And it’s going to get a whole lot worse as older doctors retire
More than a quarter of practices in Yorkshire have been unable to fill GP vacancies.
And with a fifth of Huddersfield GPs approaching retirement age local surgeries could become even more stretched.
According to a survey of GP practices by doctors’ union the BMA, more than one quarter of practices (27%) in Yorkshire had been unable to recruit new GPs to fill their vacancies.
And it took 18% of practices up to six months to recruit a new GP.
According to Greater Huddersfield Clinical Commissioning Group (CCG), which manages NHS services in Huddersfield, 20% of the town’s GPs are approaching retirement age.
Slaithwaite GP and NHS campaigner Paul Wilding said the GP surgeries “ship was sinking” and was likely to go “over the edge” if Government funding cuts continued.
Dr Wilding said: “Serial failures in NHS policy making and massive under-investment in GP services have rendered the job of GPs untenable. We are increasingly overloaded as the wider NHS and social care deteriorates. There is little wonder that we cannot recruit or retain GPs.
“Promises of GP investment in the future by government agencies do not help – the ship is sinking now. Current plans for further funding cuts will push local surgeries over the edge.”
Dr Wilding added a “state of emergency” for the NHS should be declared.
He said: “We need political honesty from government and commissioners who should declare a state of emergency for GPs and the wider NHS and care system.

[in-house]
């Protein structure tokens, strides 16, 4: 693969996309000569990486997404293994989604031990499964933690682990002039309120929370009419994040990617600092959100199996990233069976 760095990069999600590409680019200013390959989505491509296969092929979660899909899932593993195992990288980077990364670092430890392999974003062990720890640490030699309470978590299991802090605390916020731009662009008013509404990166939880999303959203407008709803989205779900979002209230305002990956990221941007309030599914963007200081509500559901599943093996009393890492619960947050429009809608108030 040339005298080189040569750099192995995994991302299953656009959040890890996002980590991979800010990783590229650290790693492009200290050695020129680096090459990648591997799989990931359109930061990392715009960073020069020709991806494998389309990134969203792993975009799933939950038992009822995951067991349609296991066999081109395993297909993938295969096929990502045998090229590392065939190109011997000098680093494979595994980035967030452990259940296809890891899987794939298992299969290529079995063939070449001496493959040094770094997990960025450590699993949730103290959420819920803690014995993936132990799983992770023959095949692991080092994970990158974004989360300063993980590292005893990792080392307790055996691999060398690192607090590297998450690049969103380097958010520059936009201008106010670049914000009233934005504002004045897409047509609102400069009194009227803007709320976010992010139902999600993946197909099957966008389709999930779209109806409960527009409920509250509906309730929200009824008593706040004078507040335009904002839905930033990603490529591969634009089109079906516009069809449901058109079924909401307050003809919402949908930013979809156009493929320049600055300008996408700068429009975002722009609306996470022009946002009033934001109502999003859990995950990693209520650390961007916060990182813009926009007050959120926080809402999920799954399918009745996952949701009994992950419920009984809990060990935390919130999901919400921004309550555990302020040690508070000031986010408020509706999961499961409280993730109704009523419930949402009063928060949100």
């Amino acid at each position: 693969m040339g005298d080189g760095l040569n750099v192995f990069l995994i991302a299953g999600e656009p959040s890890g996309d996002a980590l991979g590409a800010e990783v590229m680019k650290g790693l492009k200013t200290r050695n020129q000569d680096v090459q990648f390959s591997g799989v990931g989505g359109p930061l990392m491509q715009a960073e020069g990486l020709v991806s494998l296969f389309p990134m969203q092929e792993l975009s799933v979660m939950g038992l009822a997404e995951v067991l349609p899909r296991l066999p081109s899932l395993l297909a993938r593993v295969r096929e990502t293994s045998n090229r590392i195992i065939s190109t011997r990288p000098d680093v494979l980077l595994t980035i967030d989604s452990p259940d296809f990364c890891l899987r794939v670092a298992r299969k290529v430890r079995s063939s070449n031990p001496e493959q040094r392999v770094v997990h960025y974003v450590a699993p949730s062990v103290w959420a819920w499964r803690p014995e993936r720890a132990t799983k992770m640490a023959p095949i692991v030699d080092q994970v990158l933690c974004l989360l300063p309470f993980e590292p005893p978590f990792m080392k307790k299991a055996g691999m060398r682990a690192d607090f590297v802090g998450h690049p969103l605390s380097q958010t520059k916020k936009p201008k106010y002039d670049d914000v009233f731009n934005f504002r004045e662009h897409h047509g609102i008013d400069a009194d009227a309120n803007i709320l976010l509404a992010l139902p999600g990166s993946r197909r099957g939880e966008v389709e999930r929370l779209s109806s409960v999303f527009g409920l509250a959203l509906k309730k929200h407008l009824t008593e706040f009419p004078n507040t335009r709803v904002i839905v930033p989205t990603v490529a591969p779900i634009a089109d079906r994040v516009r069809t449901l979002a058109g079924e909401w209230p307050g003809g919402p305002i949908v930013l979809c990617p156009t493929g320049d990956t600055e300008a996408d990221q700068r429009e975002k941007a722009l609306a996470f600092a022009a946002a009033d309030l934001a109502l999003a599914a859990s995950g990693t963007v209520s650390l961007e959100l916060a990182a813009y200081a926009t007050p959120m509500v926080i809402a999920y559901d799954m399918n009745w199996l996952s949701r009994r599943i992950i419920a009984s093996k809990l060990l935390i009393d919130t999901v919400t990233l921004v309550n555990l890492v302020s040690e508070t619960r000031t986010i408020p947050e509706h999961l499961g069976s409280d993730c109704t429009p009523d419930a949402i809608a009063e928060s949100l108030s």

“We need an honest national discussion with the public about taxation levels and the scope and purpose of the NHS and state funded social care over the next 20 years.”
Greater Huddersfield CCG said an increased demand on the service and the ageing profile of the area’s GPs was to blame for the crisis.
But the CCG said it was working to make Huddersfield “an attractive place to work” for medical professionals.
A CCG spokesman said: “By working in partnership with our local practices, other health service providers and training organisations, we want to build a sustainable workforce and ensure that Greater Huddersfield is seen as an attractive place to work with opportunities for training and career development.
“Our Primary Care Strategy sets out a number of developments including: better training opportunities for practice nurses; the introduction of new roles such as the primary care consultant; and greater use of allied health professionals within general practice.
“We are also working closely with Health Education England and through the Local Workforce Action Board to support action on a regional level.”